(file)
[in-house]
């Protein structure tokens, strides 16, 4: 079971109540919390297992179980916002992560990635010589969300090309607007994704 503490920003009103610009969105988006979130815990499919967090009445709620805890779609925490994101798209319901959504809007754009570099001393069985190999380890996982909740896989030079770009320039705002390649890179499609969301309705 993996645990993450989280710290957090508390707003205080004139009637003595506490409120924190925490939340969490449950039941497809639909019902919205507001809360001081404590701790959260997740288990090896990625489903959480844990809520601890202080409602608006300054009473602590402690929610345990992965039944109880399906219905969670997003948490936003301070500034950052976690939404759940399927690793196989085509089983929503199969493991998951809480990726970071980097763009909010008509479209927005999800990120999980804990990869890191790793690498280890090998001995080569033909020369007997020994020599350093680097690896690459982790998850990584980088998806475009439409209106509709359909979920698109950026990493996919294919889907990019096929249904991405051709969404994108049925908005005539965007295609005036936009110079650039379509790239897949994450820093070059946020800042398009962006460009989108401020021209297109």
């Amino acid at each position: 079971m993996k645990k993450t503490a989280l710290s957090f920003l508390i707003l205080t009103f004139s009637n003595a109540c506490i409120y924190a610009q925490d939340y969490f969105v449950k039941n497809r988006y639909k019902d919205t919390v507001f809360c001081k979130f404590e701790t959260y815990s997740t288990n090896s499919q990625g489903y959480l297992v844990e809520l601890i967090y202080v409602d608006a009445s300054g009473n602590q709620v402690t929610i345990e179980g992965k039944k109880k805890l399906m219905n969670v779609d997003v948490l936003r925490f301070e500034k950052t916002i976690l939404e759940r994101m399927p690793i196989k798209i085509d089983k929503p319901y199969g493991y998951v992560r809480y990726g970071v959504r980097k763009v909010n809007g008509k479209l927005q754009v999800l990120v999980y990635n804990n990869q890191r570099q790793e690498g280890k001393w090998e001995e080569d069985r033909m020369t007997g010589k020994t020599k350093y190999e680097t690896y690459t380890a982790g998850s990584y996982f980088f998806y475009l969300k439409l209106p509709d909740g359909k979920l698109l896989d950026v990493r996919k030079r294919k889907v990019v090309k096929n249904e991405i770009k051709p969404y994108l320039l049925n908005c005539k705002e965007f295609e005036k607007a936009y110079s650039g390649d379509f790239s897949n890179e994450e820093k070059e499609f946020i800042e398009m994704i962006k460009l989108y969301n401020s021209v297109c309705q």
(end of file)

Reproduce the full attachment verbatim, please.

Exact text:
[in-house]
């Protein structure tokens, strides 16, 4: 079971109540919390297992179980916002992560990635010589969300090309607007994704 503490920003009103610009969105988006979130815990499919967090009445709620805890779609925490994101798209319901959504809007754009570099001393069985190999380890996982909740896989030079770009320039705002390649890179499609969301309705 993996645990993450989280710290957090508390707003205080004139009637003595506490409120924190925490939340969490449950039941497809639909019902919205507001809360001081404590701790959260997740288990090896990625489903959480844990809520601890202080409602608006300054009473602590402690929610345990992965039944109880399906219905969670997003948490936003301070500034950052976690939404759940399927690793196989085509089983929503199969493991998951809480990726970071980097763009909010008509479209927005999800990120999980804990990869890191790793690498280890090998001995080569033909020369007997020994020599350093680097690896690459982790998850990584980088998806475009439409209106509709359909979920698109950026990493996919294919889907990019096929249904991405051709969404994108049925908005005539965007295609005036936009110079650039379509790239897949994450820093070059946020800042398009962006460009989108401020021209297109």
């Amino acid at each position: 079971m993996k645990k993450t503490a989280l710290s957090f920003l508390i707003l205080t009103f004139s009637n003595a109540c506490i409120y924190a610009q925490d939340y969490f969105v449950k039941n497809r988006y639909k019902d919205t919390v507001f809360c001081k979130f404590e701790t959260y815990s997740t288990n090896s499919q990625g489903y959480l297992v844990e809520l601890i967090y202080v409602d608006a009445s300054g009473n602590q709620v402690t929610i345990e179980g992965k039944k109880k805890l399906m219905n969670v779609d997003v948490l936003r925490f301070e500034k950052t916002i976690l939404e759940r994101m399927p690793i196989k798209i085509d089983k929503p319901y199969g493991y998951v992560r809480y990726g970071v959504r980097k763009v909010n809007g008509k479209l927005q754009v999800l990120v999980y990635n804990n990869q890191r570099q790793e690498g280890k001393w090998e001995e080569d069985r033909m020369t007997g010589k020994t020599k350093y190999e680097t690896y690459t380890a982790g998850s990584y996982f980088f998806y475009l969300k439409l209106p509709d909740g359909k979920l698109l896989d950026v990493r996919k030079r294919k889907v990019v090309k096929n249904e991405i770009k051709p969404y994108l320039l049925n908005c005539k705002e965007f295609e005036k607007a936009y110079s650039g390649d379509f790239s897949n890179e994450e820093k070059e499609f946020i800042e398009m994704i962006k460009l989108y969301n401020s021209v297109c309705q």